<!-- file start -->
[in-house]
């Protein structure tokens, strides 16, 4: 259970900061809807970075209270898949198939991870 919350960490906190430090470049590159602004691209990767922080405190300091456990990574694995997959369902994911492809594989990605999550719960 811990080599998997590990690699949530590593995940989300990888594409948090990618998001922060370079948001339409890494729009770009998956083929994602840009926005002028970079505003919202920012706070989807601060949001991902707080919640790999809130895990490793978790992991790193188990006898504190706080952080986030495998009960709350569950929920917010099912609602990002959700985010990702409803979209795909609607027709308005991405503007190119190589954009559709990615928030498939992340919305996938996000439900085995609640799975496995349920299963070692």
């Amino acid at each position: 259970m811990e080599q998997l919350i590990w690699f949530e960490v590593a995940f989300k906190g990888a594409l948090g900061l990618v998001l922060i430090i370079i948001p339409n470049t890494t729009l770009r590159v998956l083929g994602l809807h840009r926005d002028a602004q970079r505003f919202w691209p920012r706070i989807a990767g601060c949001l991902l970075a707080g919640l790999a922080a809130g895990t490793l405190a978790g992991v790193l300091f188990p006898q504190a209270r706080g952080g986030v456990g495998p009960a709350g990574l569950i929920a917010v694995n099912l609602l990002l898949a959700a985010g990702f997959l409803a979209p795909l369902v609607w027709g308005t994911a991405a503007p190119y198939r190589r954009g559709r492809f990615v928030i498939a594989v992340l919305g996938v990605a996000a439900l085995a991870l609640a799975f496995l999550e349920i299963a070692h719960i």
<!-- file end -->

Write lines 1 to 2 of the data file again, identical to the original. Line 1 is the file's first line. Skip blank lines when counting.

[in-house]
């Protein structure tokens, strides 16, 4: 259970900061809807970075209270898949198939991870 919350960490906190430090470049590159602004691209990767922080405190300091456990990574694995997959369902994911492809594989990605999550719960 811990080599998997590990690699949530590593995940989300990888594409948090990618998001922060370079948001339409890494729009770009998956083929994602840009926005002028970079505003919202920012706070989807601060949001991902707080919640790999809130895990490793978790992991790193188990006898504190706080952080986030495998009960709350569950929920917010099912609602990002959700985010990702409803979209795909609607027709308005991405503007190119190589954009559709990615928030498939992340919305996938996000439900085995609640799975496995349920299963070692």